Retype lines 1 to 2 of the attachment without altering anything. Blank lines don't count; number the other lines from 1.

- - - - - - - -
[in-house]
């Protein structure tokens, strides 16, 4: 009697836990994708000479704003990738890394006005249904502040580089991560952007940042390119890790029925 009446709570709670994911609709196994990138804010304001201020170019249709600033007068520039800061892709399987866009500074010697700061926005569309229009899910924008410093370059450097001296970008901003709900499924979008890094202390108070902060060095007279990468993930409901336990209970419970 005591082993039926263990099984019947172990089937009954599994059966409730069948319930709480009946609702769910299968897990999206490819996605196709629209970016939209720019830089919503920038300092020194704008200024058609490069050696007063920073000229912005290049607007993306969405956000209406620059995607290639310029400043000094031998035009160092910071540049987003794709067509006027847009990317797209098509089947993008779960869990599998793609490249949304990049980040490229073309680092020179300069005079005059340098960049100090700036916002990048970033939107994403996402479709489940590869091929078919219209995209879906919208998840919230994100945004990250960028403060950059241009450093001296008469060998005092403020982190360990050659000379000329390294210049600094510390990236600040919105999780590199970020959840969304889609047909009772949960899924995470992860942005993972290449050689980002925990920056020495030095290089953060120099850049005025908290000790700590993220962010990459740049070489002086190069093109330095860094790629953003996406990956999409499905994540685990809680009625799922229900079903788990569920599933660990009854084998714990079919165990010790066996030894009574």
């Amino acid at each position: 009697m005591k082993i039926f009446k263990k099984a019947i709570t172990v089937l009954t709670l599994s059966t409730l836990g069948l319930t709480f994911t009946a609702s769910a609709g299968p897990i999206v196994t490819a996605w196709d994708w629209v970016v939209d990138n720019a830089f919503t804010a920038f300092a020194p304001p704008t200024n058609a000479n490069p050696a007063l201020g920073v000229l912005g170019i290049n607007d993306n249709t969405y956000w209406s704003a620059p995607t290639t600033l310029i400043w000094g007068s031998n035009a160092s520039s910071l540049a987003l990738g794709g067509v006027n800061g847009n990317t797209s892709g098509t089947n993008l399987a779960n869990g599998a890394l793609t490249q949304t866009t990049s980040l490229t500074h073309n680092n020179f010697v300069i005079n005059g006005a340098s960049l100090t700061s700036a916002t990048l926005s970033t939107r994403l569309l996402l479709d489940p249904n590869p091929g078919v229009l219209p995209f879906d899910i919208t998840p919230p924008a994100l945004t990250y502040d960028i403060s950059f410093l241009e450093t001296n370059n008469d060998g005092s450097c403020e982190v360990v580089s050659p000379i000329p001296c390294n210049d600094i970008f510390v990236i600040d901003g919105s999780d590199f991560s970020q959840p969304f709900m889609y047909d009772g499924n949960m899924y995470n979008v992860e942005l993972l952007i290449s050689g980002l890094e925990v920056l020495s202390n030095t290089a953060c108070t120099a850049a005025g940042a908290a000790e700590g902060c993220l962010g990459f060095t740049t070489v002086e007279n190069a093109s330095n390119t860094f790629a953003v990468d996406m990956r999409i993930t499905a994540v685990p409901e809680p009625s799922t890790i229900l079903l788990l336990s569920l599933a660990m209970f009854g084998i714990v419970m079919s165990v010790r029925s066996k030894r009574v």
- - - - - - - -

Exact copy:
[in-house]
């Protein structure tokens, strides 16, 4: 009697836990994708000479704003990738890394006005249904502040580089991560952007940042390119890790029925 009446709570709670994911609709196994990138804010304001201020170019249709600033007068520039800061892709399987866009500074010697700061926005569309229009899910924008410093370059450097001296970008901003709900499924979008890094202390108070902060060095007279990468993930409901336990209970419970 005591082993039926263990099984019947172990089937009954599994059966409730069948319930709480009946609702769910299968897990999206490819996605196709629209970016939209720019830089919503920038300092020194704008200024058609490069050696007063920073000229912005290049607007993306969405956000209406620059995607290639310029400043000094031998035009160092910071540049987003794709067509006027847009990317797209098509089947993008779960869990599998793609490249949304990049980040490229073309680092020179300069005079005059340098960049100090700036916002990048970033939107994403996402479709489940590869091929078919219209995209879906919208998840919230994100945004990250960028403060950059241009450093001296008469060998005092403020982190360990050659000379000329390294210049600094510390990236600040919105999780590199970020959840969304889609047909009772949960899924995470992860942005993972290449050689980002925990920056020495030095290089953060120099850049005025908290000790700590993220962010990459740049070489002086190069093109330095860094790629953003996406990956999409499905994540685990809680009625799922229900079903788990569920599933660990009854084998714990079919165990010790066996030894009574």